It was a wonderfully and refreshing rainy day here in Doha when I visited the special Traveling Through Arts and Times Exhibition held at Carnegie Mellon University. A rainy day here is like a sunny day, in London, in November.
The rain smelt great and the pitter-patter of the drops was like music.
The walk to the university leaves one pondering what is it with the effect of Ancient Egypt on modern architecture…
Which is in stark contrast with this tomato red car that greets you just outside the front door.
Apparently it’s a 1955 Ford Crown Victoria/Sedan. Why it’s there and who it belongs to was not otherwise specified, so being a car-ignoramous, I walked on.
The exhibition was divided into three parts: manuscripts, Islamic arts, and Qatari heritage. There was a total of 160 pieces on display, but obviously I cannot put each one of them here.
Manuscripts consisted of everything from the Holy Quran and prayer scrolls, to comments and translations of rituals of the Islamic legislation.
Mostly intricately written and ordained in gold and decorated in floral designs.
The Arts part was beautifully varied in content, everything from plates and tiles depicting courting couples, flora, and fauna, to water jugs, urns, kettles, oil lamps, tapestry, boxes, decorative items, and weaponry.
I was very pleased to see a prominent presence of Iraqi artifacts, among other countries like India, Spain, Russia, Central Asia, Afghanistan, Syria, Egypt, and “South Arabia,” which I assume indicates the Yemen.
The above plate is Irani. It looks like a horned devil, with a star on his head, carrying a double sword very much like what is known Ali bin Abi Talib (may Allah be pleased with him) and a shield in his two human hands, with a body and legs of some sort of animal. Chilling.
This Spanish urn is luxuriously decorated in gold and lion heads.
Blue and turquoise are favorites in Islamic art, although to be properly Islamic art is not to depict humans or animals.
The above tile depicting a courting couple looks far eastern European to me, I wonder why the woman is playing the lute to the man, instead of the other way around. The collar of the man also looks very much like the cross or a famous ancient Egyptian symbol, so I doubt this was made by Muslim hands.
This is my favorite piece, proving the domestication and tameness of cats from long long ago.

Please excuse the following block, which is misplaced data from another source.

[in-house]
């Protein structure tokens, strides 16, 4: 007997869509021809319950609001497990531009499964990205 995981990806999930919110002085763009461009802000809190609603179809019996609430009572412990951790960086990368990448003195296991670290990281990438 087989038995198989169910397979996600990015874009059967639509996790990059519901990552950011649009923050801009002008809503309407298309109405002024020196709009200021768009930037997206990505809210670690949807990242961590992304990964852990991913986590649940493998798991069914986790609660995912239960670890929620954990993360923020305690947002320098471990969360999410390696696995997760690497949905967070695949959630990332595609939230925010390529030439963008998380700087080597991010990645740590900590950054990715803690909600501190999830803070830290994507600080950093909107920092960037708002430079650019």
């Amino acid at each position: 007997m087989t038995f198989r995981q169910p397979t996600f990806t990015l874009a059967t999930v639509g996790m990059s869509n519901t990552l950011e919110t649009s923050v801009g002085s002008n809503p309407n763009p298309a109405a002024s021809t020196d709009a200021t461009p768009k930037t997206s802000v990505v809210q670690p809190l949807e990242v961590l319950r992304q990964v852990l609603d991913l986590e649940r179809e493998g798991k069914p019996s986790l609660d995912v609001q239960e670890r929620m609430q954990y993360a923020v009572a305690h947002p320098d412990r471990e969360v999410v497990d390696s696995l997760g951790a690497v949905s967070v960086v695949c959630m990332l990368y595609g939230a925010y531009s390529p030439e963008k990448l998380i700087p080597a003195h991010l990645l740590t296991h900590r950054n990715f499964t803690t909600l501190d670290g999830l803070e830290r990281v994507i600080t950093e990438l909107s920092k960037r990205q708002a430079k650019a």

An India keepsake box, made of leather and ivory with beautiful detailed claws for feet.
This winged lion is so reminiscent of Babylon.
I am almost sure this oil lamp came straight from Aladdin’s cave. It was behind glass, so I was unable to give it a rub.
Look at the kitty in the bottom right hand square!
Oh, and the Emperor and his wife in the top square, too.
A very ornate wiggly sword and lamb-headed dagger from India.
For the third and final part, Qatari heritage:
Traditional men’s and women’s dress.
This part of exhibition focuses on the first rulers of Qatar and their battle of independence from Ottoman rule, displaying rifles, gun powder barrels, and leather water pouches used at the time.
The above is a model Bedouin tent constructed in the 1970’s.
Arabic coffee: an integral part of Arabian hospitality.
A mirror belonging to the grandson of the man who won Qatar’s independence from the Ottomans, HH Sheikh Ali bin Abdulla bin Qassem bin Mohammed bin Thani. He was also the first Qatari ruler to travel abroad for political relations.
This peacock mirror was a gift to him on one of his official visits to India.
Such an earthenware urn has been used for centuries throughout the Arabian peninsula as well as the entire world. An unglazed baked earthenware urn has magical properties: it keeps water fresh and cool, and it also preserves the water and enriches it nutritionally. Many internal medicine doctors highly recommend drinking water from such a container versus our everyday plastic water bottles.
Qatar’s main source of income pre-natural gas discovery was from pearls. The fantastic dhow are traditional boats build to take the pearl divers out to sea. Today they are gathered at the Corniche and take tourists for a brief trip along the coast.
Above is a net divers tie onto themselves whilst diving to put the oysters in.
And here are the beauties, gleaming like a flawless full moon in a cloudless night.
It’s such a shame this fine art and tradition of pearl diving got lost in modernization.